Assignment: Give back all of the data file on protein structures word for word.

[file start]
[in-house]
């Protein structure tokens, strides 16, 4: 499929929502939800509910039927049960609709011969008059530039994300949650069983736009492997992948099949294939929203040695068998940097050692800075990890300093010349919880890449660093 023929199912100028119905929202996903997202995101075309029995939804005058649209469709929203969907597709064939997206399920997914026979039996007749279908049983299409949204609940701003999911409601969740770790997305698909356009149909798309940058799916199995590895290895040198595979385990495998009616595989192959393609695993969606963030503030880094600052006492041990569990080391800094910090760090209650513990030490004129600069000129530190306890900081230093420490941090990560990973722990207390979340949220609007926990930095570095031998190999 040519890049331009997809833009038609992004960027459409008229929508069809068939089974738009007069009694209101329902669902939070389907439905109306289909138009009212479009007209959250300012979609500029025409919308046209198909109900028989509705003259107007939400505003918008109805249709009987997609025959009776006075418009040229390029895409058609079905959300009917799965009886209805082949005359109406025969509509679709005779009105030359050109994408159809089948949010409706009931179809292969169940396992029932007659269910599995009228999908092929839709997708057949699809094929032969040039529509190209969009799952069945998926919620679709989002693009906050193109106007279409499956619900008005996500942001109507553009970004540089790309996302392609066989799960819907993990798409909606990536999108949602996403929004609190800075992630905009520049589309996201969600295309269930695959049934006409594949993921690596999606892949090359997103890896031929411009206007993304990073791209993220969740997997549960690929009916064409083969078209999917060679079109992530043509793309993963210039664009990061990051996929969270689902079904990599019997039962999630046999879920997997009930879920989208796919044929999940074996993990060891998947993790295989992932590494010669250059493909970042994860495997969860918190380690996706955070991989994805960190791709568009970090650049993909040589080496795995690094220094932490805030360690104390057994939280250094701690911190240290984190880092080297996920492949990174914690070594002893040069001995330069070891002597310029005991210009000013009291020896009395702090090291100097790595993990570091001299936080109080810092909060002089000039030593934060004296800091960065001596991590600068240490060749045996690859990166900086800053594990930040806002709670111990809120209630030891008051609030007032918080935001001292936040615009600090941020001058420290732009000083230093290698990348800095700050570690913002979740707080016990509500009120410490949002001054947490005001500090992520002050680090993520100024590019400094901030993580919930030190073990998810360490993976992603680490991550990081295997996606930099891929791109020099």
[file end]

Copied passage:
[in-house]
């Protein structure tokens, strides 16, 4: 499929929502939800509910039927049960609709011969008059530039994300949650069983736009492997992948099949294939929203040695068998940097050692800075990890300093010349919880890449660093 023929199912100028119905929202996903997202995101075309029995939804005058649209469709929203969907597709064939997206399920997914026979039996007749279908049983299409949204609940701003999911409601969740770790997305698909356009149909798309940058799916199995590895290895040198595979385990495998009616595989192959393609695993969606963030503030880094600052006492041990569990080391800094910090760090209650513990030490004129600069000129530190306890900081230093420490941090990560990973722990207390979340949220609007926990930095570095031998190999 040519890049331009997809833009038609992004960027459409008229929508069809068939089974738009007069009694209101329902669902939070389907439905109306289909138009009212479009007209959250300012979609500029025409919308046209198909109900028989509705003259107007939400505003918008109805249709009987997609025959009776006075418009040229390029895409058609079905959300009917799965009886209805082949005359109406025969509509679709005779009105030359050109994408159809089948949010409706009931179809292969169940396992029932007659269910599995009228999908092929839709997708057949699809094929032969040039529509190209969009799952069945998926919620679709989002693009906050193109106007279409499956619900008005996500942001109507553009970004540089790309996302392609066989799960819907993990798409909606990536999108949602996403929004609190800075992630905009520049589309996201969600295309269930695959049934006409594949993921690596999606892949090359997103890896031929411009206007993304990073791209993220969740997997549960690929009916064409083969078209999917060679079109992530043509793309993963210039664009990061990051996929969270689902079904990599019997039962999630046999879920997997009930879920989208796919044929999940074996993990060891998947993790295989992932590494010669250059493909970042994860495997969860918190380690996706955070991989994805960190791709568009970090650049993909040589080496795995690094220094932490805030360690104390057994939280250094701690911190240290984190880092080297996920492949990174914690070594002893040069001995330069070891002597310029005991210009000013009291020896009395702090090291100097790595993990570091001299936080109080810092909060002089000039030593934060004296800091960065001596991590600068240490060749045996690859990166900086800053594990930040806002709670111990809120209630030891008051609030007032918080935001001292936040615009600090941020001058420290732009000083230093290698990348800095700050570690913002979740707080016990509500009120410490949002001054947490005001500090992520002050680090993520100024590019400094901030993580919930030190073990998810360490993976992603680490991550990081295997996606930099891929791109020099």